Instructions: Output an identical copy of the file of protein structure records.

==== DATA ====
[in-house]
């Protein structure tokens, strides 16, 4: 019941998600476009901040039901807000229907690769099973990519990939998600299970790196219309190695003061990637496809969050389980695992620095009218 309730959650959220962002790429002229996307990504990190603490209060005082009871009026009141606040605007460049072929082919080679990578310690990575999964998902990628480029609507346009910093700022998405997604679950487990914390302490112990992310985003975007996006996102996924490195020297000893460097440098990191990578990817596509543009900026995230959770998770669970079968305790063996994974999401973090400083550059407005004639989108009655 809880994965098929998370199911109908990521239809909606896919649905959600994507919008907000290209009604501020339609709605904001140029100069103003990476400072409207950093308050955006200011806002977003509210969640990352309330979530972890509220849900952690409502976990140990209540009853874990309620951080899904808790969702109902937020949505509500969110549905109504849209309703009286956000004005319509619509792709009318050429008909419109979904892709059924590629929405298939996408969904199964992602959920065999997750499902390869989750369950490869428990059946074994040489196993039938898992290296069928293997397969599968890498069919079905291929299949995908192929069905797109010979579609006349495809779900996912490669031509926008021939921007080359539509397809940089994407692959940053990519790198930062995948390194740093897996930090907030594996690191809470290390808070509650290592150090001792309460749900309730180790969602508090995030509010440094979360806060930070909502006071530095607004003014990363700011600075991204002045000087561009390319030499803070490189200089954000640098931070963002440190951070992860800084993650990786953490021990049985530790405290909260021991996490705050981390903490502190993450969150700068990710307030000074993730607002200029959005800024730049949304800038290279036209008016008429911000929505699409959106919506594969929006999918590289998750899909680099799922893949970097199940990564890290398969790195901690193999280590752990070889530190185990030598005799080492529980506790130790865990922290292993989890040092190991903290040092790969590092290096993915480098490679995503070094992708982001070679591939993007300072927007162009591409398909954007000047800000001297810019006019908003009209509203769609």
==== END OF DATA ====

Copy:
[in-house]
């Protein structure tokens, strides 16, 4: 019941998600476009901040039901807000229907690769099973990519990939998600299970790196219309190695003061990637496809969050389980695992620095009218 309730959650959220962002790429002229996307990504990190603490209060005082009871009026009141606040605007460049072929082919080679990578310690990575999964998902990628480029609507346009910093700022998405997604679950487990914390302490112990992310985003975007996006996102996924490195020297000893460097440098990191990578990817596509543009900026995230959770998770669970079968305790063996994974999401973090400083550059407005004639989108009655 809880994965098929998370199911109908990521239809909606896919649905959600994507919008907000290209009604501020339609709605904001140029100069103003990476400072409207950093308050955006200011806002977003509210969640990352309330979530972890509220849900952690409502976990140990209540009853874990309620951080899904808790969702109902937020949505509500969110549905109504849209309703009286956000004005319509619509792709009318050429008909419109979904892709059924590629929405298939996408969904199964992602959920065999997750499902390869989750369950490869428990059946074994040489196993039938898992290296069928293997397969599968890498069919079905291929299949995908192929069905797109010979579609006349495809779900996912490669031509926008021939921007080359539509397809940089994407692959940053990519790198930062995948390194740093897996930090907030594996690191809470290390808070509650290592150090001792309460749900309730180790969602508090995030509010440094979360806060930070909502006071530095607004003014990363700011600075991204002045000087561009390319030499803070490189200089954000640098931070963002440190951070992860800084993650990786953490021990049985530790405290909260021991996490705050981390903490502190993450969150700068990710307030000074993730607002200029959005800024730049949304800038290279036209008016008429911000929505699409959106919506594969929006999918590289998750899909680099799922893949970097199940990564890290398969790195901690193999280590752990070889530190185990030598005799080492529980506790130790865990922290292993989890040092190991903290040092790969590092290096993915480098490679995503070094992708982001070679591939993007300072927007162009591409398909954007000047800000001297810019006019908003009209509203769609």